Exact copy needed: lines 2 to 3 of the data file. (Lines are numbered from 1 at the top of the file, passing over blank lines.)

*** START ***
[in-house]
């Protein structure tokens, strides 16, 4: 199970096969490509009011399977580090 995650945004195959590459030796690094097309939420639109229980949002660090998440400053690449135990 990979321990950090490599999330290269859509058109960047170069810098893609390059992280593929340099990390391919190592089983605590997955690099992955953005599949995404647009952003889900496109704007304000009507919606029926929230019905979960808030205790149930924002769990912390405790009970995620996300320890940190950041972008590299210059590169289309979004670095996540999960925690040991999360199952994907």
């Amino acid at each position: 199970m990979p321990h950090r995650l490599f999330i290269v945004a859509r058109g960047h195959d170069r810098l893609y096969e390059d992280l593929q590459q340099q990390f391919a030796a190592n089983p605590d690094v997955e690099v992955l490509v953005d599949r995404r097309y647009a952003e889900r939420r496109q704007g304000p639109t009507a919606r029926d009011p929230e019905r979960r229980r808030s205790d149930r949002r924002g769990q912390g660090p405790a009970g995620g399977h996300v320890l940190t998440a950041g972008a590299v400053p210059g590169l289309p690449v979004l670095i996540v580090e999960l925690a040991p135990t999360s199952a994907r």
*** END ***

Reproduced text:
């Protein structure tokens, strides 16, 4: 199970096969490509009011399977580090 995650945004195959590459030796690094097309939420639109229980949002660090998440400053690449135990 990979321990950090490599999330290269859509058109960047170069810098893609390059992280593929340099990390391919190592089983605590997955690099992955953005599949995404647009952003889900496109704007304000009507919606029926929230019905979960808030205790149930924002769990912390405790009970995620996300320890940190950041972008590299210059590169289309979004670095996540999960925690040991999360199952994907």
């Amino acid at each position: 199970m990979p321990h950090r995650l490599f999330i290269v945004a859509r058109g960047h195959d170069r810098l893609y096969e390059d992280l593929q590459q340099q990390f391919a030796a190592n089983p605590d690094v997955e690099v992955l490509v953005d599949r995404r097309y647009a952003e889900r939420r496109q704007g304000p639109t009507a919606r029926d009011p929230e019905r979960r229980r808030s205790d149930r949002r924002g769990q912390g660090p405790a009970g995620g399977h996300v320890l940190t998440a950041g972008a590299v400053p210059g590169l289309p690449v979004l670095i996540v580090e999960l925690a040991p135990t999360s199952a994907r």